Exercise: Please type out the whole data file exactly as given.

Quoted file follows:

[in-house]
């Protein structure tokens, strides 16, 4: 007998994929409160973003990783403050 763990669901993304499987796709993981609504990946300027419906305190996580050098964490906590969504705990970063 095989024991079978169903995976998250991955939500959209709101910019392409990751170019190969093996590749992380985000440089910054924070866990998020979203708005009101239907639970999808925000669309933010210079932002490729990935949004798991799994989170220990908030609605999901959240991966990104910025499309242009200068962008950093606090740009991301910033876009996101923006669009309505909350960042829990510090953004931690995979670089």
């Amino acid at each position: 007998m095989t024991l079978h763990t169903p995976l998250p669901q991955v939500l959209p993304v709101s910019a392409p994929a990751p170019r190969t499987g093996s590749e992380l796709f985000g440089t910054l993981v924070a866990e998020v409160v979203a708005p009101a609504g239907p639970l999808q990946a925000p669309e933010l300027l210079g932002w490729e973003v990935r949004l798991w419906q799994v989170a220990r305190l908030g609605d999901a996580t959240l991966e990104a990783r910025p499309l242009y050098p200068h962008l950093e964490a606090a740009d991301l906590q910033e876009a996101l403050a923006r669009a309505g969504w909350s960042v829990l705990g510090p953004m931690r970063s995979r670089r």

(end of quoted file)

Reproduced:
[in-house]
């Protein structure tokens, strides 16, 4: 007998994929409160973003990783403050 763990669901993304499987796709993981609504990946300027419906305190996580050098964490906590969504705990970063 095989024991079978169903995976998250991955939500959209709101910019392409990751170019190969093996590749992380985000440089910054924070866990998020979203708005009101239907639970999808925000669309933010210079932002490729990935949004798991799994989170220990908030609605999901959240991966990104910025499309242009200068962008950093606090740009991301910033876009996101923006669009309505909350960042829990510090953004931690995979670089």
């Amino acid at each position: 007998m095989t024991l079978h763990t169903p995976l998250p669901q991955v939500l959209p993304v709101s910019a392409p994929a990751p170019r190969t499987g093996s590749e992380l796709f985000g440089t910054l993981v924070a866990e998020v409160v979203a708005p009101a609504g239907p639970l999808q990946a925000p669309e933010l300027l210079g932002w490729e973003v990935r949004l798991w419906q799994v989170a220990r305190l908030g609605d999901a996580t959240l991966e990104a990783r910025p499309l242009y050098p200068h962008l950093e964490a606090a740009d991301l906590q910033e876009a996101l403050a923006r669009a309505g969504w909350s960042v829990l705990g510090p953004m931690r970063s995979r670089r």